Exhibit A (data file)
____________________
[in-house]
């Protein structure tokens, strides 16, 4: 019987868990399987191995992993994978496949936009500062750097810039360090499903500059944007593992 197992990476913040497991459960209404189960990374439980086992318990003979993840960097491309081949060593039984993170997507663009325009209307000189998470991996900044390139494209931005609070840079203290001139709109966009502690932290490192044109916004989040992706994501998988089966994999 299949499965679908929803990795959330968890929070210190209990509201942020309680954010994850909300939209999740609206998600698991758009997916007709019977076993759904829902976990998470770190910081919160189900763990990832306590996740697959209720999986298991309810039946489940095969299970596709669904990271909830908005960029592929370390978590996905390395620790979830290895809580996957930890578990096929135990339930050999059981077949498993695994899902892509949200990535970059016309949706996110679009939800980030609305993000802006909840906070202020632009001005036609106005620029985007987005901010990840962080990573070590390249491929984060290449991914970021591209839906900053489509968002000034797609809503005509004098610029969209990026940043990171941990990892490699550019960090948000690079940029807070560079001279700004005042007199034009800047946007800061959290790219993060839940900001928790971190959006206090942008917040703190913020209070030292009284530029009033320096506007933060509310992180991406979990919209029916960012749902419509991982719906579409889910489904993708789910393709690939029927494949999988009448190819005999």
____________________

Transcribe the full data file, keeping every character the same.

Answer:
[in-house]
């Protein structure tokens, strides 16, 4: 019987868990399987191995992993994978496949936009500062750097810039360090499903500059944007593992 197992990476913040497991459960209404189960990374439980086992318990003979993840960097491309081949060593039984993170997507663009325009209307000189998470991996900044390139494209931005609070840079203290001139709109966009502690932290490192044109916004989040992706994501998988089966994999 299949499965679908929803990795959330968890929070210190209990509201942020309680954010994850909300939209999740609206998600698991758009997916007709019977076993759904829902976990998470770190910081919160189900763990990832306590996740697959209720999986298991309810039946489940095969299970596709669904990271909830908005960029592929370390978590996905390395620790979830290895809580996957930890578990096929135990339930050999059981077949498993695994899902892509949200990535970059016309949706996110679009939800980030609305993000802006909840906070202020632009001005036609106005620029985007987005901010990840962080990573070590390249491929984060290449991914970021591209839906900053489509968002000034797609809503005509004098610029969209990026940043990171941990990892490699550019960090948000690079940029807070560079001279700004005042007199034009800047946007800061959290790219993060839940900001928790971190959006206090942008917040703190913020209070030292009284530029009033320096506007933060509310992180991406979990919209029916960012749902419509991982719906579409889910489904993708789910393709690939029927494949999988009448190819005999």